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Medicare Fraud - What to Look For

Fraud comes in all shapes and sizes. Fraudulent scams against seniors have become more common over the last decade. In fact, according to the National Council on Aging, senior-targeted scams are now called “the crime of the 21st century”.

Health insurance scams alone potentially count for $300 billion each year, according to the National Health Care Anti-Fraud Association. Because Medicare is such a complex, large program, seniors on the national healthcare program are considered a low-risk target for scammers from all backgrounds.

As a matter of fact, Medicare changed the structure of Medicare ID numbers to help prevent fraud. The numbers used to be your Social Security number, followed by a specific letter. Now the numbers are a completely randomized group of letters and numbers for each person.

There are three main types of fraud seniors on Medicare should look for. The first is identity theft. While identity theft doesn’t always involve taking advantage of the Medicare program, it can be a result of stealing someone’s Medicare information.

The second is Medicare fraud. Medicare fraud is when Medicare is billed for services you didn’t receive. This type of fraud can be done by scammers or medical providers. The third is improper care. When a doctor provides you with medically unnecessary services and bill Medicare for them, it is considered improper care.

Fraud involving scammers and seniors

Scammers have several fronts they can use to steal seniors’ identities and/or money. One of the more popular ways scammers take advantage of seniors is with phone calls. Seniors are used to getting inundated with telemarketer phone calls. While some are extremely cautious and simply don’t pick up the phone, others can be more trusting and engage in conversation with the caller.

Call scams happen year-round, but they are most prevalent during important Medicare enrollment periods, such as the Open Enrollment Period and the Annual Election Period. These scammers will call seniors, impersonate a Medicare representative, and ask for their Medicare ID numbers. If someone ever asks you to give your personal information over the phone, like your Medicare ID number or Social Security number, hang up immediately.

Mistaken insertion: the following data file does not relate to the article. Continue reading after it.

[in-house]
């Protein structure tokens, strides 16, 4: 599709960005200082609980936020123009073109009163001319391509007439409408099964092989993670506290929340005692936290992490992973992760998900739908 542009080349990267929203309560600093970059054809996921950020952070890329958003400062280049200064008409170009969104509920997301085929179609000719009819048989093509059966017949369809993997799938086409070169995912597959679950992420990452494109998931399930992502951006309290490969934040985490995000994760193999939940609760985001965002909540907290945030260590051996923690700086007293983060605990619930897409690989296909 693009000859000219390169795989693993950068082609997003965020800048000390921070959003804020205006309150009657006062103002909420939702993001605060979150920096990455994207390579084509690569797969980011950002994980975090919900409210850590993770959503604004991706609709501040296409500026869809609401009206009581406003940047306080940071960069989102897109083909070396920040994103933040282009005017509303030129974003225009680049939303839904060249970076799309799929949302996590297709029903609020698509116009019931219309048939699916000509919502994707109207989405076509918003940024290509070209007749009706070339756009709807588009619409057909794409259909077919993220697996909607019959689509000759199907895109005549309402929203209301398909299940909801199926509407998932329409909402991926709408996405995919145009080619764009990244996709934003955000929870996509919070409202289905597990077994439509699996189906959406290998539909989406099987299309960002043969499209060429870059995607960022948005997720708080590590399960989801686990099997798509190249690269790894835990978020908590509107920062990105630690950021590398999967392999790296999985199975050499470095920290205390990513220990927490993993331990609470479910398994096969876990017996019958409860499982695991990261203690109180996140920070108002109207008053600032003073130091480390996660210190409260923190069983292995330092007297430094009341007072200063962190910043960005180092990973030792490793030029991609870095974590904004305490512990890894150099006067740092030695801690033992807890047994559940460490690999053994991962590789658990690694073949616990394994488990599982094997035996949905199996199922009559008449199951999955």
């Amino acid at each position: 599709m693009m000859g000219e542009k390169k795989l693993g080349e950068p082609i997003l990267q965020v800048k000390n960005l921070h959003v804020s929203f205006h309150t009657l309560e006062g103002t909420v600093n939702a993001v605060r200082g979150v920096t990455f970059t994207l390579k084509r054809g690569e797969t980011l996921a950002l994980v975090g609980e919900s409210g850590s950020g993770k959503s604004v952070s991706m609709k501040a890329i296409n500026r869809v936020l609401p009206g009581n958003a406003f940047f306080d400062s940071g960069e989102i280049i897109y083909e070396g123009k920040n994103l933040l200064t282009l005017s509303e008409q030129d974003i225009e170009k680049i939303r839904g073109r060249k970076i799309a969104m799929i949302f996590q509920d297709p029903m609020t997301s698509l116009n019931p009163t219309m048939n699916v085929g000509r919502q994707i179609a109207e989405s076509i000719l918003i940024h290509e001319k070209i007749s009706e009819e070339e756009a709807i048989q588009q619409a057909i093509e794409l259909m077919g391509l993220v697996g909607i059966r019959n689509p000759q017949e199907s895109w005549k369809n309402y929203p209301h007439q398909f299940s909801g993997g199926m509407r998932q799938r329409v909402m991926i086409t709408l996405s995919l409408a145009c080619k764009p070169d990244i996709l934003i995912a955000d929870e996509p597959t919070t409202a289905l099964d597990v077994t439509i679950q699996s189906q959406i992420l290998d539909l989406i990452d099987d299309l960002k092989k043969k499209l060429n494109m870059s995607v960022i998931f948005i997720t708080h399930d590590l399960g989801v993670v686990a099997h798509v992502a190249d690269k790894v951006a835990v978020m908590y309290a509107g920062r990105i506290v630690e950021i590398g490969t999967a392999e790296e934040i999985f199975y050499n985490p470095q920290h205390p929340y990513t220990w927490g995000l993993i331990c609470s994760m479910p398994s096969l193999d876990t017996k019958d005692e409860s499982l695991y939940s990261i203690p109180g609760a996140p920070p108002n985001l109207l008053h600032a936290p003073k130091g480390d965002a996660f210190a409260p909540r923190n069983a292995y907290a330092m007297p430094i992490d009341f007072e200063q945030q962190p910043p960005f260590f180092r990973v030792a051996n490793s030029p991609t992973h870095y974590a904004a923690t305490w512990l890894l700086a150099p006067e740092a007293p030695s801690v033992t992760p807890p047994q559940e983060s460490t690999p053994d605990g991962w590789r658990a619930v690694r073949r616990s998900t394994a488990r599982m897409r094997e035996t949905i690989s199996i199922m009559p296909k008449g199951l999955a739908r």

Other forms of scams that fraudsters can pull on seniors are fake mobile clinics and selling fake prescription drugs online. These are less common than phone call scams as they are harder to commit, but they do exist.

Medicare fraud involving medical providers and seniors

While the majority of medical providers are trustworthy, there are some bad eggs that can ruin the trust people have with doctors. Medical providers can commit Medicare fraud and improper care fraud. They can do this by billing Medicare for services they didn’t perform, performing unnecessary services and billing Medicare, falsely diagnosing you and billing for unperformed services according to that diagnosis, prescribing unnecessary prescriptions, or billing for a more expensive version of a specific service performed.

Although you may think this doesn’t happen too often, data reveals that there are more improper claims billed to Medicare by medical providers than there should be. In 2017, there was an estimated nearly $24 billion worth of improper payments paid out by Medicare resulting from medical providers committing Medicare fraud.

The Medicare Fraud Strike Force

Fortunately, Medicare has implemented a team to fight against Medicare fraud. The Medicare Fraud Strike Force was established in 2007, and since then, it has received $7 billion back from Medicare fraud perpetrators. The team has also charged over 2,500 Medicare fraud suspects; some of these suspects were involved in fraudulent claims dating back to 1997. Due to the dedication of the team, The Medicare Fraud Strike Force has a 95% conviction rate.

How to prevent, detect, and report Medicare fraud

Medicare sends out a Medicare Summary Notice to each beneficiary every three months. This notice shows details of the services billed to Medicare during the last three months and how much was paid. Review your notice each time you receive it and look out for services you don’t remember receiving or any payments you don’t remember paying.

Prevent Medicare fraud by treating your Medicare information as if it’s your Social Security number. Don’t give your Medicare information out to anyone over the phone unless you are 100% sure they are a Medicare representative.

To report Medicare fraud, call 1-800-Medicare (1-800-633-4227). They will need your Medicare information, identity information of the suspect, details about the service or payment in question, as well as the date of the Medicare Summary Notice that shows the service or payment in question.

As long as you protect your personal information and only use doctors you can trust, you shouldn’t fall victim to Medicare fraud.

Danielle K. Roberts is a Medicare insurance expert and co-founder at Boomer Benefits, where her team of experts help baby boomers with their Medicare decisions nationwide.